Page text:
Reps, sets, etc.
- 06-08-2006, 10:42 PM
Reps, sets, etc.
i'm an 18 years old and i've been lifting weights for three years now. I read a lot about trainning every day on the internet and i must admit i learned a lot about trainning since i began. However, some stuff is still totally unclear to me since everyone's not saying the same thing. Here's my question :
i'm trainning right now 6 days a week
day1 : chest and back
3: deltoids, biceps and triceps.
( 2 mins between sets)
My goal is to gain muscle mass.
Should I train less often ? If yes, how could i manage to do all the exercice ? etc etc
Thanks a lot !
- 06-08-2006, 11:15 PM
Diet will play a lot in your mass as well so make sure you hit that forum up and get that in check...
I know most people don't work back and chest on the same day because both are large muscle groups that involve opposite muscles in the arms. Effectively this is a total upper body workout.
1. Chest/bis or Chest/tris
2. Shoulders/traps or Shoulders/calves
4. Back/tris or back/tris or back/traps
Something like that or
It can be done a million ways but you want to keep a decent amount of rest between body parts and you don't want to work too many large body parts together.
Reps and sets are also varied but I would say average is 3-4 sets of 6-10 reps with varying total sets for body parts as well. Some swear by 6-9 total sets and others up to 18 total sets.
A lot will be dependant on your genetics, recovery time, diet and intensity while training. You can't take someone's workout and expect the same results if they rest 5 minutes between sets or are balls to the wall in intensity if you don't have the same alignment. Search some and find out more and see peope who have your type of frame/build but it will take trial and error to get dialed in on what works for you.
Good luck man.
06-09-2006, 05:51 PM
Personally I think you might be over training. What are your stats?/ Height and weight and BF%. 6 days a week is a lot of lifting. It looks like from your routine you hit every body part twice a week. Unless you are on gear or you recover extremley quickly or you only do a few sets per body part, I think you are either over training, or you are going to be over training very soon.
Jayhawkk is right, every one's body is different what what works for someone else is going to necessarily work for you. The one thing that is pretty consistent is diet. Depending on your metabolism body frame and body type, you are going to have to adjust your diet accordingly. If you are naturally very lean and find it hard to put on size you are going to have to make eating your job, or, if you put on mass easily but store extra weight as fat easily your diet is going to be a little more strict and fine tuned to see the results you want. ( There is one body type in between called "Mesomorph" which puts on muscle easily and adds minimal amount of fat. These are the guys that look at a weight and gain muscle.) But for the sake of this and the likelihod that you are most likely to be an "Ectmorph" (very lean and hard to gain size), or an "Endomorph" (puts on weight and fat easily) is more likely.
You first need to figure out how many calories a day you need to maintain your current bodyweight, at your current activity level, and adjust accordingly. If you want to add size, you consume more calories than you metabolize in a day, or if you want to lose fat, you consume less calories a day than you metabolize.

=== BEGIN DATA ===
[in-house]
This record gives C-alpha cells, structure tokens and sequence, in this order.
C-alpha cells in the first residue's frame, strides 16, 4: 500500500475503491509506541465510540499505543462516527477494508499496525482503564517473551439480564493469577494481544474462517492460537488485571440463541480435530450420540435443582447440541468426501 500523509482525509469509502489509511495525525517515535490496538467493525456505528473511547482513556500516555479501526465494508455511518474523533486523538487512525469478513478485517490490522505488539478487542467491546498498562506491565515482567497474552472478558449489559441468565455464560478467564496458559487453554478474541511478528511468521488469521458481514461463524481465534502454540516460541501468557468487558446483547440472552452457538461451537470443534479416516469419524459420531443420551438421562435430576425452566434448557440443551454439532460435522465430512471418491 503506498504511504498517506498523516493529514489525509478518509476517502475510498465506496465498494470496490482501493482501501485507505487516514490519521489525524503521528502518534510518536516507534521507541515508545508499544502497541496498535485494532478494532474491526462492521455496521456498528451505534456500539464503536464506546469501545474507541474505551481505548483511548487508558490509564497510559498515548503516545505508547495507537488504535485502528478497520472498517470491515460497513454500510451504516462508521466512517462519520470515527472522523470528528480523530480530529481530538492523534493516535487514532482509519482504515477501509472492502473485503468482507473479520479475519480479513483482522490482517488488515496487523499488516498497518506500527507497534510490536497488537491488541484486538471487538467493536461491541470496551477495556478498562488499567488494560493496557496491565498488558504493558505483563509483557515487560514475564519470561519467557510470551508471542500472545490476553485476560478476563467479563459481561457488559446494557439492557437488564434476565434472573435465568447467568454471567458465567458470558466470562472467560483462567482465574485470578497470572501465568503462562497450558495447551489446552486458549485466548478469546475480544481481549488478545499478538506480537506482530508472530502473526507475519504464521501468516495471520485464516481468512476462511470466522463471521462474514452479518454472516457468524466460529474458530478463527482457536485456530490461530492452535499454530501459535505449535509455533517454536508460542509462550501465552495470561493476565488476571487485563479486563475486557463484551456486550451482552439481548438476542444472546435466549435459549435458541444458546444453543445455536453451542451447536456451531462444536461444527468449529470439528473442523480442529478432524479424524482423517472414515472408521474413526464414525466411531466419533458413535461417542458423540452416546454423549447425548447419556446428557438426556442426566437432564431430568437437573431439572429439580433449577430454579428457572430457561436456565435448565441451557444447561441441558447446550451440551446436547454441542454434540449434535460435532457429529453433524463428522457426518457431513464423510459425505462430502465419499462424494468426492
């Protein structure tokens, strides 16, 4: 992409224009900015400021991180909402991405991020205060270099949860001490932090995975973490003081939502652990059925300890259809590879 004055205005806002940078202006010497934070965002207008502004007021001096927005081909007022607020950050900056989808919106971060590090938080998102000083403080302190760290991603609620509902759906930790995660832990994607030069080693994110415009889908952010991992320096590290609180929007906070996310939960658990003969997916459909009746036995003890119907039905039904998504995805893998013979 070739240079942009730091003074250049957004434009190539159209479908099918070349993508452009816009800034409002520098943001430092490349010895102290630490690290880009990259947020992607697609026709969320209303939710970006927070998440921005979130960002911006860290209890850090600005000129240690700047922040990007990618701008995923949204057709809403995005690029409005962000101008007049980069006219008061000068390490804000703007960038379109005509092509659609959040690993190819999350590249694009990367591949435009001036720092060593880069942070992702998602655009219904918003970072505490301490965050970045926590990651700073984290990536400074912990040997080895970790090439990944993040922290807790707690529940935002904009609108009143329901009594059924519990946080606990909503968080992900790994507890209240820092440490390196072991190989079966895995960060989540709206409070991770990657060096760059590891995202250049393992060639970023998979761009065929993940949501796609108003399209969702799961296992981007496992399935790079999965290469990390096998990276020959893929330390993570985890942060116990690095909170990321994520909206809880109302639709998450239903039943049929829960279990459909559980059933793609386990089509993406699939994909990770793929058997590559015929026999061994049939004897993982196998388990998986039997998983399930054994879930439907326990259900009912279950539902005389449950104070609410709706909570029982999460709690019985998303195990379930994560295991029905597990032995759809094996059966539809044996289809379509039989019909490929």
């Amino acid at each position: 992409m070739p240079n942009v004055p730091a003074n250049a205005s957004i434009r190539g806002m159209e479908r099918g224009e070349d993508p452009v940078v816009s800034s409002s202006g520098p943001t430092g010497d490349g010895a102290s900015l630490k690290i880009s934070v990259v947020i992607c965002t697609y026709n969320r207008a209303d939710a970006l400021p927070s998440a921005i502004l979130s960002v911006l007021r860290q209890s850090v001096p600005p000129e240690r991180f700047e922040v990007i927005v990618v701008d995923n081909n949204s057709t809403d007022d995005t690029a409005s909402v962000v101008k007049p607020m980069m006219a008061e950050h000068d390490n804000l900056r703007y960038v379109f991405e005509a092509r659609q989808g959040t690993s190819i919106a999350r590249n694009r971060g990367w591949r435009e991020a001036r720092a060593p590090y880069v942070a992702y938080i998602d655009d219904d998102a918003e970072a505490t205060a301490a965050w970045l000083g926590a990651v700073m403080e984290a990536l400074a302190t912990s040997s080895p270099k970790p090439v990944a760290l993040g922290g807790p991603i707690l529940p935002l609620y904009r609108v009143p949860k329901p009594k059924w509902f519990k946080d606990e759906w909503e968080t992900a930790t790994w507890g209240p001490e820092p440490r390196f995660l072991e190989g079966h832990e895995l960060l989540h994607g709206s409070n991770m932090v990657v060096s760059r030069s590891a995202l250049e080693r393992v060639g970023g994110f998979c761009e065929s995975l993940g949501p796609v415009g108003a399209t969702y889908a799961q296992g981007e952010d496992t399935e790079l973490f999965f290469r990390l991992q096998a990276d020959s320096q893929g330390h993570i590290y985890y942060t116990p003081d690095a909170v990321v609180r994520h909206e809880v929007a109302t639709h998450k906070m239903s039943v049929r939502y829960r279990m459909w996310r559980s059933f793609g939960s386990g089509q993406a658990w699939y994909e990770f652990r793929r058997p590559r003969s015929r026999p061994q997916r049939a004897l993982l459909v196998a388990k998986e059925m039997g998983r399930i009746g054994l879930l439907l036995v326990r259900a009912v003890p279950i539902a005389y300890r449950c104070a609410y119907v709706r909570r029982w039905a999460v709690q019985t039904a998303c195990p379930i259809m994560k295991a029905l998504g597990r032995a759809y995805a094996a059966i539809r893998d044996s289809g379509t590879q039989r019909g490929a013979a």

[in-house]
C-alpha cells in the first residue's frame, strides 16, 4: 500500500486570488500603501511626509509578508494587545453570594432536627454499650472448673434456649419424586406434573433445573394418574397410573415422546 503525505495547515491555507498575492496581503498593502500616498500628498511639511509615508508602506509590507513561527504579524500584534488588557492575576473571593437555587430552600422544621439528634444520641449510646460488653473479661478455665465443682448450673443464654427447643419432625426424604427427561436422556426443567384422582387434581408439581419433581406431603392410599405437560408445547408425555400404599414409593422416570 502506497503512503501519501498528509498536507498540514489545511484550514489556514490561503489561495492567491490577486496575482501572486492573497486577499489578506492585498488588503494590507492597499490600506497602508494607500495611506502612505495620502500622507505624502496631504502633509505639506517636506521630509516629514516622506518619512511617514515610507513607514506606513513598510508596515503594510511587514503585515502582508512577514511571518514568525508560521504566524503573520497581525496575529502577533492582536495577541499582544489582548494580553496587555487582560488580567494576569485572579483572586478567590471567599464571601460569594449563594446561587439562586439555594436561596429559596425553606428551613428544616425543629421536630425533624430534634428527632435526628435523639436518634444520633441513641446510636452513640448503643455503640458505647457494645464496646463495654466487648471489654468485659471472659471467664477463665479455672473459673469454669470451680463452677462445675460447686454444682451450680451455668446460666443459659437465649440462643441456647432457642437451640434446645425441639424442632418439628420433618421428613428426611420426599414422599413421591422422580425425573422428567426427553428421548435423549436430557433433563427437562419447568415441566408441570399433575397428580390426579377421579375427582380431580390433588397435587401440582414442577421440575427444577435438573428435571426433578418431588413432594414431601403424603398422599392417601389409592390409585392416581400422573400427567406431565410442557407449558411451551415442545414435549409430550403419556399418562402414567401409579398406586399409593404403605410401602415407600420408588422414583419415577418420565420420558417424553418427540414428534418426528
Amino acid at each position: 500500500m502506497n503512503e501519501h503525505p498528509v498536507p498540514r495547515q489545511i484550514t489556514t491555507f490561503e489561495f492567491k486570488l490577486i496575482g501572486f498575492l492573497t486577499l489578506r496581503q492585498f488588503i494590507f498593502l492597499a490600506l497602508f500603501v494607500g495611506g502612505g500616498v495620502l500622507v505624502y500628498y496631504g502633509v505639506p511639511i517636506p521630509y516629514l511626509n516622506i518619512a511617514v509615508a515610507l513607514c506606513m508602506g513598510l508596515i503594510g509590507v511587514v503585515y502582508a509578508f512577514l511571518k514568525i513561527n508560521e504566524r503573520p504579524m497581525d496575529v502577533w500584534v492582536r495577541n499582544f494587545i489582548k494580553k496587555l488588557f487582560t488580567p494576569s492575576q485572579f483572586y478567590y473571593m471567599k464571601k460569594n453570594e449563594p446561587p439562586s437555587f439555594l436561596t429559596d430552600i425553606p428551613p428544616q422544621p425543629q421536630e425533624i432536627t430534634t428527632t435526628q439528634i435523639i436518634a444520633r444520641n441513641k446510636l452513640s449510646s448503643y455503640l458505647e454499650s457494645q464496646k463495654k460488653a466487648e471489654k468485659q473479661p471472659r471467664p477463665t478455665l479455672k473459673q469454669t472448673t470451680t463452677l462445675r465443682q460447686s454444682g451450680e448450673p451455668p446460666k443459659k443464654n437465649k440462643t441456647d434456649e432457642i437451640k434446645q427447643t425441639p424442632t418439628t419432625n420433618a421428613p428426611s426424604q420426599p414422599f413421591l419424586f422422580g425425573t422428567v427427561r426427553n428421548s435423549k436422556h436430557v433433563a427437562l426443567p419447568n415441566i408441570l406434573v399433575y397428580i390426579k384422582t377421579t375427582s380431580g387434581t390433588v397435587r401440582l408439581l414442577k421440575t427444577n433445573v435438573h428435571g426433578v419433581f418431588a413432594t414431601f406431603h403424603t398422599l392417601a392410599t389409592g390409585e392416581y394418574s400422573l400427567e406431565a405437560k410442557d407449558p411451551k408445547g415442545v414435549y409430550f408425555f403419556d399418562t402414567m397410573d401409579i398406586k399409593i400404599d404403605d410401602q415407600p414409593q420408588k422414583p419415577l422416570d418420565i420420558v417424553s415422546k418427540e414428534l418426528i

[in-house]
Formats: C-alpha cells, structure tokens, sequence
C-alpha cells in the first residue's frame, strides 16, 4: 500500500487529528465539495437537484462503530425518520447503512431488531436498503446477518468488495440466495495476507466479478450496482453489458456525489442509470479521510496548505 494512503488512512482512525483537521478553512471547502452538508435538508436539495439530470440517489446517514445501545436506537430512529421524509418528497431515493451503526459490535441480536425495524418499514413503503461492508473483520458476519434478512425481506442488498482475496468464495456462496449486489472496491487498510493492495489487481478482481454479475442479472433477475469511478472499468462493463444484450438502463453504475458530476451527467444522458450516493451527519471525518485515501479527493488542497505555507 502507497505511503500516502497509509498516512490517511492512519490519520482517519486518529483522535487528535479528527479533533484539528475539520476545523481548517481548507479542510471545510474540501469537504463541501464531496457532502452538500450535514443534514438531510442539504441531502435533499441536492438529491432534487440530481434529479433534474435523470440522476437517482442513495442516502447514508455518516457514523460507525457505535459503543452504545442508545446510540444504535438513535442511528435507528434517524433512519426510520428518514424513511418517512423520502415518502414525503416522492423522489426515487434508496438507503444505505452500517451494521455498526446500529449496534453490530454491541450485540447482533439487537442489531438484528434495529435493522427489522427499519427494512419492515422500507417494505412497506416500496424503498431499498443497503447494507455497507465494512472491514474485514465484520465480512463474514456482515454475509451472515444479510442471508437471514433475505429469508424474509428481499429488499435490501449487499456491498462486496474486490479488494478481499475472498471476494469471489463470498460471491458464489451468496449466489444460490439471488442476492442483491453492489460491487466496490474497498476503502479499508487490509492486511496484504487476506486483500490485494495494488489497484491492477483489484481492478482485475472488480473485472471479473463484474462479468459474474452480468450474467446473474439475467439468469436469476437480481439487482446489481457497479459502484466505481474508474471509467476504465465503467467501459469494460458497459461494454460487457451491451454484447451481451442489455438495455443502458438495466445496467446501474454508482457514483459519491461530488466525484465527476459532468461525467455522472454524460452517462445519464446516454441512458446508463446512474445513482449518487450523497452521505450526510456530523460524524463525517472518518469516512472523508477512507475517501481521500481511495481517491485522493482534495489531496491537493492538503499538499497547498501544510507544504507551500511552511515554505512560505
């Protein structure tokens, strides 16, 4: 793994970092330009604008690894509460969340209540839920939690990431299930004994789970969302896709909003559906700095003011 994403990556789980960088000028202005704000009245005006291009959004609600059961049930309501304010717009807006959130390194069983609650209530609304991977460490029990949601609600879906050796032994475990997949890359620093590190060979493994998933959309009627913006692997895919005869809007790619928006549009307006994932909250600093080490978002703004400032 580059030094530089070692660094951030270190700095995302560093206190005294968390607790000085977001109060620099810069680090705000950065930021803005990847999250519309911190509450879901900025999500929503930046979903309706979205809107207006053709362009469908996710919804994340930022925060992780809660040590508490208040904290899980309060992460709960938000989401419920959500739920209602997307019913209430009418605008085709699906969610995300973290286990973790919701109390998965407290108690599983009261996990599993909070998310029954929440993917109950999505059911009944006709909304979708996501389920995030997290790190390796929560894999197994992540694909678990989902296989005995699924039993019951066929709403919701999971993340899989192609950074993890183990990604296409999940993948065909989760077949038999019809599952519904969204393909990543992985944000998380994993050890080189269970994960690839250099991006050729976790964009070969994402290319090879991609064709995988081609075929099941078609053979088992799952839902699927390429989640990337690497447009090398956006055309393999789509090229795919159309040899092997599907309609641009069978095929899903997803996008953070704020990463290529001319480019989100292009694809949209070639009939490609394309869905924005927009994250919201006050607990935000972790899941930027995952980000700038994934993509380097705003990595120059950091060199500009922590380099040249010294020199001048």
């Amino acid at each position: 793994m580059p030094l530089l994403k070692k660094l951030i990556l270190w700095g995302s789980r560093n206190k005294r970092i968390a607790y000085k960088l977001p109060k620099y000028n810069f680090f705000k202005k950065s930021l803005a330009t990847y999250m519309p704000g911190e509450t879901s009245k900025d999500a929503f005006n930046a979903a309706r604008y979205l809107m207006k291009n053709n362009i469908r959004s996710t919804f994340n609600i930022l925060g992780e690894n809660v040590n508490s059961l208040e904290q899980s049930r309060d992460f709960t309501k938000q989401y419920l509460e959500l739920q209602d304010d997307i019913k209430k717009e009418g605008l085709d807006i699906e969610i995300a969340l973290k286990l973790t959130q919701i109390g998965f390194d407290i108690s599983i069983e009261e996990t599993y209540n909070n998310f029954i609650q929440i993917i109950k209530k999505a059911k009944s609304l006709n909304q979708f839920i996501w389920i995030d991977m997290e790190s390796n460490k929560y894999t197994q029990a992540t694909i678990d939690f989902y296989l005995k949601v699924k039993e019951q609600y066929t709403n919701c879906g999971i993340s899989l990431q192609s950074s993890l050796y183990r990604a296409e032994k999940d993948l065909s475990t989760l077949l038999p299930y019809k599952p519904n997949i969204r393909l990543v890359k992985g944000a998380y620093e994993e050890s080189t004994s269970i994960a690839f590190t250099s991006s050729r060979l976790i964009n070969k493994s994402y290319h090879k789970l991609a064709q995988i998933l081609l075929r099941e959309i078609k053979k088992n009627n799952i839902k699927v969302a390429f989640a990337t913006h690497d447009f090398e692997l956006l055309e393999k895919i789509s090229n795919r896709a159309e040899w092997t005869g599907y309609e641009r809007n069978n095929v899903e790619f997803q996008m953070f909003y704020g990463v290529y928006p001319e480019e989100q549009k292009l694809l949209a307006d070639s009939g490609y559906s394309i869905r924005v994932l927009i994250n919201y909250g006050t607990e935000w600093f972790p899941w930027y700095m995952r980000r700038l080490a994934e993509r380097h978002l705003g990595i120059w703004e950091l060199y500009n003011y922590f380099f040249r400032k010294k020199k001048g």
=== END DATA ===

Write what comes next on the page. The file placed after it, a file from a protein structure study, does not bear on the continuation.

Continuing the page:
Carbohydrates, Protein, and Fat are the three macro nutrients you should be most concerned about. I believe the recommened amount of carbs a day is around 2.5g per pound of bodyweight, and protein is around 1-1.5 per pound of bodyweight. (Anyone correct me if I am wrong, thanks!)
Your goals for your body are going to determine what type of training regimen you follow in the weight room. If you are looking for speed and power and strength, you would follow something close to a power lifters type of work outs. If your main goals was strength, you would probably want to stay below 8 reps on mose exercises, and if your main goal was muscle size, you would want to stay above 6 reps is most cases.
This was just meant to steer you in the right direction, and it is not all inclusive by any means. If anyone else has anything to add or correct please do , I won't be offended, and besides, I know you will anways.
06-09-2006, 06:41 PM
IMHO 3 full body workouts a week, lasting no longer than an hour, utilizing 3x10 is good for just about anyone, rests should be 1 min. between sets and 2 min. between exercises almost impossible to overtrain that way.
06-11-2006, 03:23 AM
i've been doing back+chest on one day and then delts, traps, bi+tri on the the other day.
then i squat on one of those two days. i've been doing this for about a month.
for anyone interested, this had not lead to overtraining of bi+tri muscles. in fact, at 160 pounds, i set a personal best of 175lbs. barbell incline. did 6 on my own. i think what is really happening, is that the bi+tri not only are not getting overtrained, they are actually getting stronger making it easier to make personal bests on both lats (bi) & chest (tri).
people who want to improve on chest strength and/or size.........or lat strength and/or size might want to give this split a go. however, it should be noted, that my deadlifts suck. they sucked b4 i changed my form, and they still suck. So i'm just thinking, if you are in my kind of a situation it will probably work, and if you are not in my kind of situation, then i have no idea if it will work or not.
06-11-2006, 07:13 PM
Except you have to take into account anything physical he is doing outside of weight lifting. He could be involved with sports or do other activities that take a lot out of him.Originally Posted by Knowbull
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